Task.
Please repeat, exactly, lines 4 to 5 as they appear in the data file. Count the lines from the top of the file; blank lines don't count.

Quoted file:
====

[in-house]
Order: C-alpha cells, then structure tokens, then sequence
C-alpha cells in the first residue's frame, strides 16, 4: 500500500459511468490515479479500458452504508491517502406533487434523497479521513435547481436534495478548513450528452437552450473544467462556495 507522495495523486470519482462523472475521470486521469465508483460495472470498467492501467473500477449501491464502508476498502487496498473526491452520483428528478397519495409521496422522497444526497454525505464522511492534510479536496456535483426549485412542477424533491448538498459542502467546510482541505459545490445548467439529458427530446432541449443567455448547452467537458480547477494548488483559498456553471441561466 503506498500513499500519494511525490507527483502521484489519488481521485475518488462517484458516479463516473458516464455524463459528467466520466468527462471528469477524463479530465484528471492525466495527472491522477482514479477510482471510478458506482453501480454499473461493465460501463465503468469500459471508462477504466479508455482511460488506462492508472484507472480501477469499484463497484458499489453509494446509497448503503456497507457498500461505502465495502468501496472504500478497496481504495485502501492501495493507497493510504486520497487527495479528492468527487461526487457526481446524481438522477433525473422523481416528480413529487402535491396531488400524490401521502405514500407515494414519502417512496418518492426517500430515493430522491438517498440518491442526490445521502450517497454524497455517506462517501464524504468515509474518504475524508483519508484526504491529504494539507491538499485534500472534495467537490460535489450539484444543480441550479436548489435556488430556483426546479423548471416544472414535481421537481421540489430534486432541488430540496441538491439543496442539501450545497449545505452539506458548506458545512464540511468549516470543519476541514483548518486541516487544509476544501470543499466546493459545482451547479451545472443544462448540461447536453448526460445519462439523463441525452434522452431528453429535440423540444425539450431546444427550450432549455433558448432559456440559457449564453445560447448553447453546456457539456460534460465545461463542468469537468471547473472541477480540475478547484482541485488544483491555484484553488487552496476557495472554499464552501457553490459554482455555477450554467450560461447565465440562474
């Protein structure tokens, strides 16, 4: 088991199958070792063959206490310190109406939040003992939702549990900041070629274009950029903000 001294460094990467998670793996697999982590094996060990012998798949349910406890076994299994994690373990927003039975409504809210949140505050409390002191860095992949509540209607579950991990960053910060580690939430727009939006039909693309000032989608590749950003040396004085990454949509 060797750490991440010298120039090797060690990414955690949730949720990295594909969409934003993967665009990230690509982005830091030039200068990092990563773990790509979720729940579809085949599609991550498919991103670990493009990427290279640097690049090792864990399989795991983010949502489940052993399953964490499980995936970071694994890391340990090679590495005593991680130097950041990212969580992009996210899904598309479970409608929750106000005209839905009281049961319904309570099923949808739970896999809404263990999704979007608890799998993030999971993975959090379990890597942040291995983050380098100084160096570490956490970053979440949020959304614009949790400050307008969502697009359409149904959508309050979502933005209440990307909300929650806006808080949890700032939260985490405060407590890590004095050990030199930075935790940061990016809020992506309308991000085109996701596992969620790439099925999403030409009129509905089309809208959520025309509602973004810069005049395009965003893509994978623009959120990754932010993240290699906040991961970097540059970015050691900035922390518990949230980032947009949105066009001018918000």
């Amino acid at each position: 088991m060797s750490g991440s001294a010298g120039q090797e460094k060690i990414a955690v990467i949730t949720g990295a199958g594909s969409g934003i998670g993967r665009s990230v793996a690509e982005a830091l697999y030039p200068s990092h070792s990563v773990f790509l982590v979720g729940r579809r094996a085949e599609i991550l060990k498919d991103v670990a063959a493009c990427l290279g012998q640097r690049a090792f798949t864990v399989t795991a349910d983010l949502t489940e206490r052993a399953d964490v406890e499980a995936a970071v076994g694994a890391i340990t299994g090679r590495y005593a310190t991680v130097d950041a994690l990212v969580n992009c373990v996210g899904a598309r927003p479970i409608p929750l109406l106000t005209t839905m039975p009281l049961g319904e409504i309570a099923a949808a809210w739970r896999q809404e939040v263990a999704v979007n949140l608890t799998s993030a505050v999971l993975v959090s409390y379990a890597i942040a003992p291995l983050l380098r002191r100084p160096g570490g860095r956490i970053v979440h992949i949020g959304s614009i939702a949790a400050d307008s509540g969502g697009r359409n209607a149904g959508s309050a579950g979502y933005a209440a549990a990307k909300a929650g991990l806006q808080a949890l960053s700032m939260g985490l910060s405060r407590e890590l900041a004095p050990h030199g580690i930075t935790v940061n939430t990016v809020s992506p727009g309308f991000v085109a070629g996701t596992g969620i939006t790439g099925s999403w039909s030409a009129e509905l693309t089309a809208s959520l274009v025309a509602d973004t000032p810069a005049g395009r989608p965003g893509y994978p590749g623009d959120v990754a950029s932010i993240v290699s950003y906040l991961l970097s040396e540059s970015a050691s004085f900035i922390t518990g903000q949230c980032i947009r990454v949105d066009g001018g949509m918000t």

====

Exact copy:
């Protein structure tokens, strides 16, 4: 088991199958070792063959206490310190109406939040003992939702549990900041070629274009950029903000 001294460094990467998670793996697999982590094996060990012998798949349910406890076994299994994690373990927003039975409504809210949140505050409390002191860095992949509540209607579950991990960053910060580690939430727009939006039909693309000032989608590749950003040396004085990454949509 060797750490991440010298120039090797060690990414955690949730949720990295594909969409934003993967665009990230690509982005830091030039200068990092990563773990790509979720729940579809085949599609991550498919991103670990493009990427290279640097690049090792864990399989795991983010949502489940052993399953964490499980995936970071694994890391340990090679590495005593991680130097950041990212969580992009996210899904598309479970409608929750106000005209839905009281049961319904309570099923949808739970896999809404263990999704979007608890799998993030999971993975959090379990890597942040291995983050380098100084160096570490956490970053979440949020959304614009949790400050307008969502697009359409149904959508309050979502933005209440990307909300929650806006808080949890700032939260985490405060407590890590004095050990030199930075935790940061990016809020992506309308991000085109996701596992969620790439099925999403030409009129509905089309809208959520025309509602973004810069005049395009965003893509994978623009959120990754932010993240290699906040991961970097540059970015050691900035922390518990949230980032947009949105066009001018918000």
């Amino acid at each position: 088991m060797s750490g991440s001294a010298g120039q090797e460094k060690i990414a955690v990467i949730t949720g990295a199958g594909s969409g934003i998670g993967r665009s990230v793996a690509e982005a830091l697999y030039p200068s990092h070792s990563v773990f790509l982590v979720g729940r579809r094996a085949e599609i991550l060990k498919d991103v670990a063959a493009c990427l290279g012998q640097r690049a090792f798949t864990v399989t795991a349910d983010l949502t489940e206490r052993a399953d964490v406890e499980a995936a970071v076994g694994a890391i340990t299994g090679r590495y005593a310190t991680v130097d950041a994690l990212v969580n992009c373990v996210g899904a598309r927003p479970i409608p929750l109406l106000t005209t839905m039975p009281l049961g319904e409504i309570a099923a949808a809210w739970r896999q809404e939040v263990a999704v979007n949140l608890t799998s993030a505050v999971l993975v959090s409390y379990a890597i942040a003992p291995l983050l380098r002191r100084p160096g570490g860095r956490i970053v979440h992949i949020g959304s614009i939702a949790a400050d307008s509540g969502g697009r359409n209607a149904g959508s309050a579950g979502y933005a209440a549990a990307k909300a929650g991990l806006q808080a949890l960053s700032m939260g985490l910060s405060r407590e890590l900041a004095p050990h030199g580690i930075t935790v940061n939430t990016v809020s992506p727009g309308f991000v085109a070629g996701t596992g969620i939006t790439g099925s999403w039909s030409a009129e509905l693309t089309a809208s959520l274009v025309a509602d973004t000032p810069a005049g395009r989608p965003g893509y994978p590749g623009d959120v990754a950029s932010i993240v290699s950003y906040l991961l970097s040396e540059s970015a050691s004085f900035i922390t518990g903000q949230c980032i947009r990454v949105d066009g001018g949509m918000t």